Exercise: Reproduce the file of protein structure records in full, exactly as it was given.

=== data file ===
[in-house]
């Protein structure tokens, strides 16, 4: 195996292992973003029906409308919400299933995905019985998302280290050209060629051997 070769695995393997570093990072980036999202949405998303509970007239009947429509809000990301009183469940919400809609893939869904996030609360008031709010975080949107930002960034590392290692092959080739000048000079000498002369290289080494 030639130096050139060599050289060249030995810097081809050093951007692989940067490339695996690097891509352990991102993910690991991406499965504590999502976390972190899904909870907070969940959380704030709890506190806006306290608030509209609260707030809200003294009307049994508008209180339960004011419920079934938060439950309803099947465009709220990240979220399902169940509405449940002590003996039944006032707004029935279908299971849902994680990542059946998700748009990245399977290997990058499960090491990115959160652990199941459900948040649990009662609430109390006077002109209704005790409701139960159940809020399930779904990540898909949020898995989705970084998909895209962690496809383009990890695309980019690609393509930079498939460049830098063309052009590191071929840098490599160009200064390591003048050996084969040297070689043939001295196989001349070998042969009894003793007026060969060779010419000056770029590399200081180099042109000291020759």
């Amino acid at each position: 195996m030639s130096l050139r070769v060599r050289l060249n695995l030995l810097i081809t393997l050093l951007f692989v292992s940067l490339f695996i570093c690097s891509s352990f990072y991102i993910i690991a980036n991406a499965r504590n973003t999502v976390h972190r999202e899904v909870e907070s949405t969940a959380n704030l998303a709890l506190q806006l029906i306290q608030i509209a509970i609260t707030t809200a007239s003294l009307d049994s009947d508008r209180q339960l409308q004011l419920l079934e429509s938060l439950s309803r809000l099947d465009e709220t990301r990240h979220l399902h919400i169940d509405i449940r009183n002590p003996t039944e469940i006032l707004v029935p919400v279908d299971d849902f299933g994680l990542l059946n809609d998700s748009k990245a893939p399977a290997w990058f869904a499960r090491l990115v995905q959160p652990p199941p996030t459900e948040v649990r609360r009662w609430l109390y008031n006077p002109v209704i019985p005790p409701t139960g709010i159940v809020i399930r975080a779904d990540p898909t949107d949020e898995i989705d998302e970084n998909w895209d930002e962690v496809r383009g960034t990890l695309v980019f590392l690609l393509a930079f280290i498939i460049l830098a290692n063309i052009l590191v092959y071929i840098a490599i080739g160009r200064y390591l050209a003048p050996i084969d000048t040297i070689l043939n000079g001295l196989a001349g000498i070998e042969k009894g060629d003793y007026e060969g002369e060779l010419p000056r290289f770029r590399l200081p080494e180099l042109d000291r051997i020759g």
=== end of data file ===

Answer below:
[in-house]
């Protein structure tokens, strides 16, 4: 195996292992973003029906409308919400299933995905019985998302280290050209060629051997 070769695995393997570093990072980036999202949405998303509970007239009947429509809000990301009183469940919400809609893939869904996030609360008031709010975080949107930002960034590392290692092959080739000048000079000498002369290289080494 030639130096050139060599050289060249030995810097081809050093951007692989940067490339695996690097891509352990991102993910690991991406499965504590999502976390972190899904909870907070969940959380704030709890506190806006306290608030509209609260707030809200003294009307049994508008209180339960004011419920079934938060439950309803099947465009709220990240979220399902169940509405449940002590003996039944006032707004029935279908299971849902994680990542059946998700748009990245399977290997990058499960090491990115959160652990199941459900948040649990009662609430109390006077002109209704005790409701139960159940809020399930779904990540898909949020898995989705970084998909895209962690496809383009990890695309980019690609393509930079498939460049830098063309052009590191071929840098490599160009200064390591003048050996084969040297070689043939001295196989001349070998042969009894003793007026060969060779010419000056770029590399200081180099042109000291020759």
């Amino acid at each position: 195996m030639s130096l050139r070769v060599r050289l060249n695995l030995l810097i081809t393997l050093l951007f692989v292992s940067l490339f695996i570093c690097s891509s352990f990072y991102i993910i690991a980036n991406a499965r504590n973003t999502v976390h972190r999202e899904v909870e907070s949405t969940a959380n704030l998303a709890l506190q806006l029906i306290q608030i509209a509970i609260t707030t809200a007239s003294l009307d049994s009947d508008r209180q339960l409308q004011l419920l079934e429509s938060l439950s309803r809000l099947d465009e709220t990301r990240h979220l399902h919400i169940d509405i449940r009183n002590p003996t039944e469940i006032l707004v029935p919400v279908d299971d849902f299933g994680l990542l059946n809609d998700s748009k990245a893939p399977a290997w990058f869904a499960r090491l990115v995905q959160p652990p199941p996030t459900e948040v649990r609360r009662w609430l109390y008031n006077p002109v209704i019985p005790p409701t139960g709010i159940v809020i399930r975080a779904d990540p898909t949107d949020e898995i989705d998302e970084n998909w895209d930002e962690v496809r383009g960034t990890l695309v980019f590392l690609l393509a930079f280290i498939i460049l830098a290692n063309i052009l590191v092959y071929i840098a490599i080739g160009r200064y390591l050209a003048p050996i084969d000048t040297i070689l043939n000079g001295l196989a001349g000498i070998e042969k009894g060629d003793y007026e060969g002369e060779l010419p000056r290289f770029r590399l200081p080494e180099l042109d000291r051997i020759g």